Part A: Weekly Blog Entries
As a regular part of Drama 10.20.30, students keep journals to reflect on classroom experiences, comment on student work, and track their rehearsal progress. I have exclusively used pen to paper journals, submitted in duotangs, with students using time in class or at home to complete their entries. The only one that commented back to the students were myself and that involved me carting 90+ journals home to read. There was no cross-flo between the students or outside readers to support the student learning.
From my own learning use of blogs this semester, and my new knowledge of kidsblog, I have created three classes one for each level of students, to be used my students. The classes are empty as I currently am not in the classroom. Drama 10, 20, and 30 will each have their own class. I will maintain each class all year long so each semester’s students can comment on one another if they desire. I have made the settings to allow me the accept comments and entries before they are published. This is to alleviate any untoward work from being posted.
In a theatre setting, students do not have computers readily accessible so in order to mediate this portion of their course work, I will book the computer for each of the classes on Fridays so that they may submit their entries and comment on one another’s. Students are free to write additional entries from home, or other computers but in order to permit equal access for each child we will write in class. Some of my students do not have internet at home, or must share the computer with several siblings, so writing in class continues to foster the sense of community and equal access for all students.
I will comment on student journals each weekend. This will be easier for me to monitor student progress as all I need is a computer/internet access to write back to the students. I am excited about this opportunity to work with students in this manner. I will also approach my current staff, and professional learning community to comment on student work. I am considering the possibility of involving parents in writing comments as well. In Drama class, parents don’t always have the opportunity to participate in daily learning via tests/essays/homework so this would be a positive way to connect the dots in the student, parent, and school triad. I may need to have a parent meeting, and lab time to show parents around the kidsblog site, and provide samples of entries for them to comment on. I may also create sample comments or phrases to get the parents started in responding to the blogs. Many parents at my last school were English as a Second Language learners so they would appreciate such supports.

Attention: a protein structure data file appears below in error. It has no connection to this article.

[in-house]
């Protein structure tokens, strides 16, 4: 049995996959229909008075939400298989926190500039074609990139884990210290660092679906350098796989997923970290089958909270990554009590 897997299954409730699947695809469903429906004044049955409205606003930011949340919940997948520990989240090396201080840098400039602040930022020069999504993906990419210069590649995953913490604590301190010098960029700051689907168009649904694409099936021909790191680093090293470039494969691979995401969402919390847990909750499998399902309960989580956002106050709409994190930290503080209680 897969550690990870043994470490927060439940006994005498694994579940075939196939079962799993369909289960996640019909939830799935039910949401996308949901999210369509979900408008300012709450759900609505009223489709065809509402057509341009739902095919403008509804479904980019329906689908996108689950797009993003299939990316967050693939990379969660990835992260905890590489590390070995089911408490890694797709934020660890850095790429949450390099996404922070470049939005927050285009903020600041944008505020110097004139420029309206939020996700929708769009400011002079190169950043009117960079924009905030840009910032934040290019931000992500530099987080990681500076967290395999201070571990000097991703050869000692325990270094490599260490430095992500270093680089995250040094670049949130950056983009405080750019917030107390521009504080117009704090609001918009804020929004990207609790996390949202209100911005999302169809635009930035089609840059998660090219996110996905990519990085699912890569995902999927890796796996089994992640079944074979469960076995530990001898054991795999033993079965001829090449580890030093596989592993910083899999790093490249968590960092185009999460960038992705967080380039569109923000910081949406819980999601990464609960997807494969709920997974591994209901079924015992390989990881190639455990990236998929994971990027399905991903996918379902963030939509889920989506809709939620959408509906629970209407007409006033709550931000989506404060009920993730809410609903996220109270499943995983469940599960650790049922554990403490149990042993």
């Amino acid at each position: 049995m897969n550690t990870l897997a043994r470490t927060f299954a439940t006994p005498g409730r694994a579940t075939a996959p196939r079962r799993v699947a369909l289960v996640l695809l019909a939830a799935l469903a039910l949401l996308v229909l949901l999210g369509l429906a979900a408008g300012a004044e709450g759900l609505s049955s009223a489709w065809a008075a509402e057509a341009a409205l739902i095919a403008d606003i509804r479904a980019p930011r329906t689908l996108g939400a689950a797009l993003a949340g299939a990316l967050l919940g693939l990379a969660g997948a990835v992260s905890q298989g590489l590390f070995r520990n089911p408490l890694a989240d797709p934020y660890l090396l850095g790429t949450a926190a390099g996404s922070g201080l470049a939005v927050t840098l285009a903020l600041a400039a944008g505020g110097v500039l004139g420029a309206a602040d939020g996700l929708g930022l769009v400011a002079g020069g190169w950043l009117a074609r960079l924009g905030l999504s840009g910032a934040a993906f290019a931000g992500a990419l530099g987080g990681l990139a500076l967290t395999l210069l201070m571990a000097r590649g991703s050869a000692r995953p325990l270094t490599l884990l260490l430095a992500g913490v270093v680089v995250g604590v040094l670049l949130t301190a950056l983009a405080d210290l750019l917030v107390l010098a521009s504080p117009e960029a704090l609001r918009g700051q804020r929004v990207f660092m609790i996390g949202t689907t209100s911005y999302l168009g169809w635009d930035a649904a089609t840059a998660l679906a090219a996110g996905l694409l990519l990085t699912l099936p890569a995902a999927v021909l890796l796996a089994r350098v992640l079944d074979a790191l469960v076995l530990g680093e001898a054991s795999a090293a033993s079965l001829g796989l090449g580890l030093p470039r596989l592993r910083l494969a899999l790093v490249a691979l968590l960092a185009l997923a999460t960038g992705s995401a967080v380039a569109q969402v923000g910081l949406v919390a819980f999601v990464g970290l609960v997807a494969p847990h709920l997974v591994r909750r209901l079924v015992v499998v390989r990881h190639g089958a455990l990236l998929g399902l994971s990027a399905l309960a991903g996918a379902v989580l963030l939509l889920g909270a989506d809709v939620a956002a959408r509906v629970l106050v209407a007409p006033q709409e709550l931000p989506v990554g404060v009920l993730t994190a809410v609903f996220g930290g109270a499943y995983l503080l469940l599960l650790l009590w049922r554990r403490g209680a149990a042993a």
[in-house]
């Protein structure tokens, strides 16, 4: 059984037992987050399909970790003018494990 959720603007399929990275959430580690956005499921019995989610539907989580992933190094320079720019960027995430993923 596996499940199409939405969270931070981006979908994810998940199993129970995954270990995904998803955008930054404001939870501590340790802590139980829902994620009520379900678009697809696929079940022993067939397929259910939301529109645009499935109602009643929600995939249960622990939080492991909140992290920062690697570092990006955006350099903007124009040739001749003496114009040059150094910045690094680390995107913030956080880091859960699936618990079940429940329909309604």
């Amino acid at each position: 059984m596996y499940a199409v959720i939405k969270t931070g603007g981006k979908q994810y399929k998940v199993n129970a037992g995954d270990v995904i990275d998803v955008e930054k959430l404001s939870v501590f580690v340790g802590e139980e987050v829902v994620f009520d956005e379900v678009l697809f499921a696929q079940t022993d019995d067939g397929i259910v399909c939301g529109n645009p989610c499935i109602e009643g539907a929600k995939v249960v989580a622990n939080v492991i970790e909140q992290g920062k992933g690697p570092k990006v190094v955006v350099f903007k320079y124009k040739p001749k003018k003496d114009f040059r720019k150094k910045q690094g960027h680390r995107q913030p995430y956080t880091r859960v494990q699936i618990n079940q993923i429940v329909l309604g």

Students will be given weekly prompts to assist them in their journal writing. It may be a quotation that relates to the work we have done that week, or a photograph or artifact. Additionally, students will be given a hand-out with phrases to assist them in making comments and connecting to one another. As the semester progresses and students become more comfortable with the process, fewer prompts and scaffolding will be needed.
The evaluation of these blogs will be two-fold. One aspect will be on the blogs, and the secondary part will be on the ways students comment and connect to other bloggers in class. Thanks to my colleague, Angela, she has shared two such rubrics for me to use. I will share these samples with my classes and adapt them as per the needs of each class through group discussion. These samples can be found:
Part B: Skype Guest Artists
One challenge I have encountered in my Drama class, is lack of funding to bring in guest artists to meet with my students. There is something special about the lived experience of professional artist meeting with students. I want my students to be able to ask questions from practising artists about their specific craft, training, and career opportunities.
I will begin with whole class presentations (Q&A) with guest artists and then move into small groups with students interviewing and chatting with someone that relates to their current project. Students will be prepared in advance for the speaker visits but not every minute of each presentation will be programmed so that there is room to move as the conversation leads and as time permits. As the smaller groups interact with the guest artists, there will be more opportunities to share their own work for critique and conversations from the artist.
I have secured some unique guest artists for my classes thus far. I have one professional writer, a sound engineer, theatre producer, artist director, stage manager, professional actors, costume designer, make-up artist, and director. I have also made connections with a couple theatre arts schools, event planner, arts administrator, and fight choreographers. I am excited to embark on this new adventure with my students in the fall. So much can be learned through the mentorship and insights of practising theatre artists. Thank you to the people who have been reading my blog and suggested guests or volunteered themselves for conversations with my students.